Now, SilverStone has just released the latest chassis in the Raven series, the RV05. Drawing it’s design straight from the RV01, the Raven RV05 continues a trend started by the NZXT H440 with the removal of all 5.25″ drive bays. Without the bays, the RV05 is smaller than many mid-towers while still retaining compatibility for a full range of standard features such as ATX motherboards and power supplies, bays for dual 3.5″ drives and 2.5″ drives, and even water cooling support.
Whether it’s in the automotive, clothing, or furniture industry, European companies have always brought innovative ideas that make big part of the most elegant and simple designs. One clear example is Fractal Design, a Scandinavian company that has showed Benchmark Reviews what stylish and efficient designs look like. This year Fractal Design is updating many of their product lines, including their Core series, to which we reacted in a very excited manner as we could never get tired of their simple minimalist approach. Today we are going to be taking a look at the Fractal Design Core 3500 Mid Tower Case.
Rosewill’s Legacy series of cases brought a new image with them to the Newegg in-house brand’s typically budget-oriented lineup. That’s not to say there weren’t splendid offerings available previously – I still maintain that Rosewill’s Thor V2 chassis is one of the best “price for performance” cases produced in recent memory. Even excluding the stand-out cases, there was a chassis at almost every price point that usually offered just as much as the competition at a lower price (even though they may have sacrificed a feature or a little build quality – usually negligible – to do so). Still, Rosewill’s penchant for penny-pinching produced (alliteration!) a few compromises along the way. Looking to provide some premium offerings and possibly shed their “budget” image of the past, Rosewill may just end up revamping their legacy with the new Legacy W1 Mini-ITX computer case. Available in black or silver with or without a window, this aluminum-clad mini-ITX case appears to be a premium answer to enclosures like the BitFenix Prodigy.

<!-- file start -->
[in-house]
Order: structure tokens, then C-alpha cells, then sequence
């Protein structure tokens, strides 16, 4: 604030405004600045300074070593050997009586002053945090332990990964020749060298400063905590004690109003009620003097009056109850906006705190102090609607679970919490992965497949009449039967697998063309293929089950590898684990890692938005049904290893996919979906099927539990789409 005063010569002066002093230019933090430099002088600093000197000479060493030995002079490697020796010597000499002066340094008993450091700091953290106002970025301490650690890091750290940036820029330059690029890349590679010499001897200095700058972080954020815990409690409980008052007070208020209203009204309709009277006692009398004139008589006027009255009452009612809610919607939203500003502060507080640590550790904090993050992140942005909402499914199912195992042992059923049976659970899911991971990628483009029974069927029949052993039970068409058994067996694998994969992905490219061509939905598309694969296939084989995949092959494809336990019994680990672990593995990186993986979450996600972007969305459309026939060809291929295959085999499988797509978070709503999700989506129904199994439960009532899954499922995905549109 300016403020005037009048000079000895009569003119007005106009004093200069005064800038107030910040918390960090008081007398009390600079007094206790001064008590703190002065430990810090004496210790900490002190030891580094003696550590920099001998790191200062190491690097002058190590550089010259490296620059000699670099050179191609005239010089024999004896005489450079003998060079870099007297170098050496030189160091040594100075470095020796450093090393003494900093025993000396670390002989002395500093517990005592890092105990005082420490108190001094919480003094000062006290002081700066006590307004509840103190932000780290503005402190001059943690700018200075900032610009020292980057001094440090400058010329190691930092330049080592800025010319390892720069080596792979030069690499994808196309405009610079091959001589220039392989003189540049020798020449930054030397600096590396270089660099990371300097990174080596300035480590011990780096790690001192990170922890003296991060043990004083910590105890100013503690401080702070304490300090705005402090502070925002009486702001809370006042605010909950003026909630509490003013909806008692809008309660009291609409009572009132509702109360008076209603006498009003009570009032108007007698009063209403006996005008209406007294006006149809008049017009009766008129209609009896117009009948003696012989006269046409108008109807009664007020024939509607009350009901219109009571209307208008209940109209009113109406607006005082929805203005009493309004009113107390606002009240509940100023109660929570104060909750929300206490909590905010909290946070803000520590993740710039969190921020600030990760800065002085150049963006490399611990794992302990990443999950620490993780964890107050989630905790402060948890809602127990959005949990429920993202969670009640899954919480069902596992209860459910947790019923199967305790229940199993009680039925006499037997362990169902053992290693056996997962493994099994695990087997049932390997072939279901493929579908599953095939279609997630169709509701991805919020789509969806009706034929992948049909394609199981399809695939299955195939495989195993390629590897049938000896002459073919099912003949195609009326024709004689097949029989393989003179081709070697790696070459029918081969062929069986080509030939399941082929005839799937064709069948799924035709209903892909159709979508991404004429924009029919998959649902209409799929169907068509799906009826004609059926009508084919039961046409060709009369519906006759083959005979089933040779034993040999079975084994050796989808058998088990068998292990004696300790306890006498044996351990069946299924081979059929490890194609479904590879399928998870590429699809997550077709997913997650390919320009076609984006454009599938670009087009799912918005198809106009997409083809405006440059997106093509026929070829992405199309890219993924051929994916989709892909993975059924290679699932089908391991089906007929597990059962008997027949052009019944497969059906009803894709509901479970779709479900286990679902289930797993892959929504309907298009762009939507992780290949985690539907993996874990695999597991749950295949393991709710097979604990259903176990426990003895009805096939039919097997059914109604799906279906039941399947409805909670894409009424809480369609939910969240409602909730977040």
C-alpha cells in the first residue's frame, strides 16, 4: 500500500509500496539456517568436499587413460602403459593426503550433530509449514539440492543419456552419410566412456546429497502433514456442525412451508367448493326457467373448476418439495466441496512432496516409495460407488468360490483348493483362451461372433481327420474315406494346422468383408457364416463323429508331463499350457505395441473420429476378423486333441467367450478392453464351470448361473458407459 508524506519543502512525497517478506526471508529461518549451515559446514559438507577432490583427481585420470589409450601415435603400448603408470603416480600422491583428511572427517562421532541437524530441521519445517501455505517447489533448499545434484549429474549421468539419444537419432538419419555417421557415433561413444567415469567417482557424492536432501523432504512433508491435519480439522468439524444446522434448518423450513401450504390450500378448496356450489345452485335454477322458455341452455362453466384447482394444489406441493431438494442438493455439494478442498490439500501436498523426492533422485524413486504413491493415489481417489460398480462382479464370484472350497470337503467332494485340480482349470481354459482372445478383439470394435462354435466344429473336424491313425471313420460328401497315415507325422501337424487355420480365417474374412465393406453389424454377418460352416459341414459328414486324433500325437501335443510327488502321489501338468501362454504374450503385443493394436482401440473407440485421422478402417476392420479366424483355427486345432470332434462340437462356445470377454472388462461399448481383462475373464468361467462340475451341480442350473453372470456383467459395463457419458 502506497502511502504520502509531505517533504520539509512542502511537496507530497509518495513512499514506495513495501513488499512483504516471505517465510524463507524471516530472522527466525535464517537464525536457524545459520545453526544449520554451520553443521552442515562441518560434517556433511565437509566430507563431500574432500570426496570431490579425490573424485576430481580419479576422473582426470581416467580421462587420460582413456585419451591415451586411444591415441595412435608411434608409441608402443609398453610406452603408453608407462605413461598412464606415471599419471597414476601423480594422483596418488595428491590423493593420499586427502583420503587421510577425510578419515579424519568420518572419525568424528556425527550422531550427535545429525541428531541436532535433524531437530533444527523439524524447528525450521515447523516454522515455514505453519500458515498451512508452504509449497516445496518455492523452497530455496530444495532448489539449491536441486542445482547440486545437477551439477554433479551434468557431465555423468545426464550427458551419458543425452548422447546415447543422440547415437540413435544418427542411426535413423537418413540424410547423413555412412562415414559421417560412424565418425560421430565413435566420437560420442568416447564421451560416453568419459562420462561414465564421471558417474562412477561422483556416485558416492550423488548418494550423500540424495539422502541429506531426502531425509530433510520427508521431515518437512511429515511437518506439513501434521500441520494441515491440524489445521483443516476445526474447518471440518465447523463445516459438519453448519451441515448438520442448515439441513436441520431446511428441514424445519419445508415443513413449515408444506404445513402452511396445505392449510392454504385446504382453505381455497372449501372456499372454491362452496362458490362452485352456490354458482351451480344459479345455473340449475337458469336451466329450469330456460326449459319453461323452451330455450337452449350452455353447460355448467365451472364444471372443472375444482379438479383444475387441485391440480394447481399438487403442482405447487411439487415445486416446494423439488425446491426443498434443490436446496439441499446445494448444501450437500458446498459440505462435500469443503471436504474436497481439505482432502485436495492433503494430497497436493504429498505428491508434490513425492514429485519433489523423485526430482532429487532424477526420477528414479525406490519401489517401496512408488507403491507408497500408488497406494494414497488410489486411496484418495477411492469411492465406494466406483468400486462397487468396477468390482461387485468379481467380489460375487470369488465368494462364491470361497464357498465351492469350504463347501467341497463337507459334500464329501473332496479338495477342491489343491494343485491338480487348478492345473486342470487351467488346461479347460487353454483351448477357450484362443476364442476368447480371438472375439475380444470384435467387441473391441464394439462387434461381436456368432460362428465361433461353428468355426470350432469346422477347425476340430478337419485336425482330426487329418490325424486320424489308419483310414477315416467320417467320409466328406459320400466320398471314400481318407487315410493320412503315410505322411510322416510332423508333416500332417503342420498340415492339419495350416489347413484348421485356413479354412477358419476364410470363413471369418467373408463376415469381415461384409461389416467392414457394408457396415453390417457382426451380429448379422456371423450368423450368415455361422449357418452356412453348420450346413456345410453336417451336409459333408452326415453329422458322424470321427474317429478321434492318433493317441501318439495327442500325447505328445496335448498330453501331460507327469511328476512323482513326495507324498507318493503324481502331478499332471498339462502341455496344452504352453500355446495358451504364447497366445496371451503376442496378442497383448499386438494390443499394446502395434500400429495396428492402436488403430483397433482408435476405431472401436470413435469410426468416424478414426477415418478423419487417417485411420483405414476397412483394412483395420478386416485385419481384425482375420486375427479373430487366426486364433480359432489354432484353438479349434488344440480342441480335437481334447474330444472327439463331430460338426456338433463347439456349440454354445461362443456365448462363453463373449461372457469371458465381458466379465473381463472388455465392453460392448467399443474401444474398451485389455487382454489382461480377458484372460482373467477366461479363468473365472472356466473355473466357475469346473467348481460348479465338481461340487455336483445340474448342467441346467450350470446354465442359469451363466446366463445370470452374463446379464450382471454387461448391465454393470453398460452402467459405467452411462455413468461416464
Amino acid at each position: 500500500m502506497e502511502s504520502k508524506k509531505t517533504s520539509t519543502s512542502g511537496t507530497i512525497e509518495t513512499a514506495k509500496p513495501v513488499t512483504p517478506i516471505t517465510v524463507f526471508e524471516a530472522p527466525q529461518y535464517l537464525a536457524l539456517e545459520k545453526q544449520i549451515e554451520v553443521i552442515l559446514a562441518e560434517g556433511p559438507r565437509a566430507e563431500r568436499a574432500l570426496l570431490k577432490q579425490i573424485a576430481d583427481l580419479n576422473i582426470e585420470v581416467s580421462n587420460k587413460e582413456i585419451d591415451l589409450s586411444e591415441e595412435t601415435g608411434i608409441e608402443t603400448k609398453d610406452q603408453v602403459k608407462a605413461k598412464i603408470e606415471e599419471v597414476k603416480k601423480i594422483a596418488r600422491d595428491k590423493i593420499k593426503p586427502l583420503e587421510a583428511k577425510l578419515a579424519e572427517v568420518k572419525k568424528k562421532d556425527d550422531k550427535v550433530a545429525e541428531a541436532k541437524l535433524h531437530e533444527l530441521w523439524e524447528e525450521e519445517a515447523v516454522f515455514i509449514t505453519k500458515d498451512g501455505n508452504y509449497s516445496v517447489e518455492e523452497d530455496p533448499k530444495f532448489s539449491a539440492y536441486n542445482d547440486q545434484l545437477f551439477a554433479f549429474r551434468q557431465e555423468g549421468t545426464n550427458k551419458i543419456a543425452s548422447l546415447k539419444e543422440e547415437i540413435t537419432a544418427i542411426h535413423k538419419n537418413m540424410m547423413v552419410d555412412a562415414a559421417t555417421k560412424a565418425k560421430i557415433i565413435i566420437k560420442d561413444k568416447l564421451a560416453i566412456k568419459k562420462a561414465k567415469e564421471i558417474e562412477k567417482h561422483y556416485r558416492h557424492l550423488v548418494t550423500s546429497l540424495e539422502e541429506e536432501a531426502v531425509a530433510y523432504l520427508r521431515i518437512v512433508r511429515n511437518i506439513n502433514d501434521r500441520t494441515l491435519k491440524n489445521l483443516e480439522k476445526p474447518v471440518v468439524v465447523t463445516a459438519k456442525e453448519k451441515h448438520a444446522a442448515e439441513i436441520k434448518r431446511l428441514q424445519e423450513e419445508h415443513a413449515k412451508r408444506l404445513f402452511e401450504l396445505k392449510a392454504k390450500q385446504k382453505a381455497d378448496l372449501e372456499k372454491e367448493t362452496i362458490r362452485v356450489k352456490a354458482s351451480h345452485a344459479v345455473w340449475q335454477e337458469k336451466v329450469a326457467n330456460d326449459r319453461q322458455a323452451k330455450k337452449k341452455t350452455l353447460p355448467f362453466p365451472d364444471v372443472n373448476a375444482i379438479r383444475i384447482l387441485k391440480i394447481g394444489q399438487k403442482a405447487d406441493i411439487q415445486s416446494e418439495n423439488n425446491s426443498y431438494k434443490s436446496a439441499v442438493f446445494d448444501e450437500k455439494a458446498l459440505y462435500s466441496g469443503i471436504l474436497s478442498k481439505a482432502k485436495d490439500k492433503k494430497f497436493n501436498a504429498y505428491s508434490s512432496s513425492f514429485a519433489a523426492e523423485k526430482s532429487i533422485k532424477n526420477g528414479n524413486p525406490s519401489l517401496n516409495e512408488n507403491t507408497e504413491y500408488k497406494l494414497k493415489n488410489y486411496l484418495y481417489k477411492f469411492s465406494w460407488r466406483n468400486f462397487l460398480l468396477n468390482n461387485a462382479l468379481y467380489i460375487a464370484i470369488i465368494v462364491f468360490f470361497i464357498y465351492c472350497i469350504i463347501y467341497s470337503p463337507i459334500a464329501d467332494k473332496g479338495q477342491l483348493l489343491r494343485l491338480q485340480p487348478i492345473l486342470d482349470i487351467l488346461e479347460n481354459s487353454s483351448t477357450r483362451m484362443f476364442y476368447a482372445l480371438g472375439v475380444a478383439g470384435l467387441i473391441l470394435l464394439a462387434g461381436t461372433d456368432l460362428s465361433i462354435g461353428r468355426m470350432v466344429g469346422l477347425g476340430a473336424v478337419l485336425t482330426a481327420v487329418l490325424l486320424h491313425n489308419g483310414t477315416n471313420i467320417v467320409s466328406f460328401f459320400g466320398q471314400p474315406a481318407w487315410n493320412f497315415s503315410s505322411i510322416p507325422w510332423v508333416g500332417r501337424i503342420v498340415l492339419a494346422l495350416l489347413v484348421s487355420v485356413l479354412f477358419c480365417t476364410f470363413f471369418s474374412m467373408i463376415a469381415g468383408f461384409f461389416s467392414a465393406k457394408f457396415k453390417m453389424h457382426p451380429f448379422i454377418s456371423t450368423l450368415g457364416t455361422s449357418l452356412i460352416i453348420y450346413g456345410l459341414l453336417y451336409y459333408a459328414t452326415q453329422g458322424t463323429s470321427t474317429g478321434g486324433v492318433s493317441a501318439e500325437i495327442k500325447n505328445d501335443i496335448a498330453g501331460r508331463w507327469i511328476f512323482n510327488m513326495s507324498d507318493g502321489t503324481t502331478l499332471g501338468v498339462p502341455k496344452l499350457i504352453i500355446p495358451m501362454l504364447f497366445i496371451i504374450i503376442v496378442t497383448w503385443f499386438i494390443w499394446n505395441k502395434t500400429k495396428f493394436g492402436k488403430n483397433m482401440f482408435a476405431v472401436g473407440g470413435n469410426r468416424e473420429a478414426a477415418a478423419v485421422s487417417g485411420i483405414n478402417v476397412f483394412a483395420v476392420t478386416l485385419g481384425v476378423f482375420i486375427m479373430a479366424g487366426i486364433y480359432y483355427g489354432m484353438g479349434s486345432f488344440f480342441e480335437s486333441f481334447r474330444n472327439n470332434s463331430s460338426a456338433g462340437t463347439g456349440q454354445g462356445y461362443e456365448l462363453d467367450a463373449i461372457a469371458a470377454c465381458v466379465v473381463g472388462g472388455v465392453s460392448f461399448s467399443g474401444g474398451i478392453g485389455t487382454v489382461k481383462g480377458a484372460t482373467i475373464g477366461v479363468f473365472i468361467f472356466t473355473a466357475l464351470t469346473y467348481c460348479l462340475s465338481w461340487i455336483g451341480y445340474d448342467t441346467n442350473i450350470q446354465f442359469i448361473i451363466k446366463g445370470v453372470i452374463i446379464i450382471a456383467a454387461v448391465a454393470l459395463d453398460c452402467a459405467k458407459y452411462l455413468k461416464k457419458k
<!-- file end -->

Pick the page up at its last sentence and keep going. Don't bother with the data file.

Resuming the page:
The P100 is an entry level computer case in the Antec Performance series of computer cases. Within the Performance series, Antec positions the P100 as a combination of sophistication, silence, and overall coolness. This translates into a relatively sleek looking ATX enclosure with a minimal amounts of visible ventilation, and a brushed metal front door to further reduce any noise from escaping the interior. In this article, we will be dismantling an i7 P79 content creation computer housed in an older E-ATX enclosure and re-packing the system into the Antec P100. Benchmark Reviews will look at the Antec P100 and determine if the case delivers on its promise of silence and cool performance with an attractive price point.
August 2010. A new company releases a massive enclosure aptly named the Colossus. The original Colossus was BitFenix’s first product as a company, and it captured the attention of the enthusiast crowd at the time with its various added features and performance capabilities. While Benchmark Reviews has taken a look at the Colossus before, the recent release of the micro-ATX (and mini-ITX) Colossus M got us thinking: how much performance was retained in the Colossus’ spiritual successor? The SofTouch finishes, LiteTrak systems and bold styling are all there, but how do the two compare when filled with similar hardware? Is the monolithic Colossus ancient history by now, or can BitFenix’s first product still hold its own? Courtesy of BitFenix, let’s see how the latest BitFenix Colossus stacks up against the original version.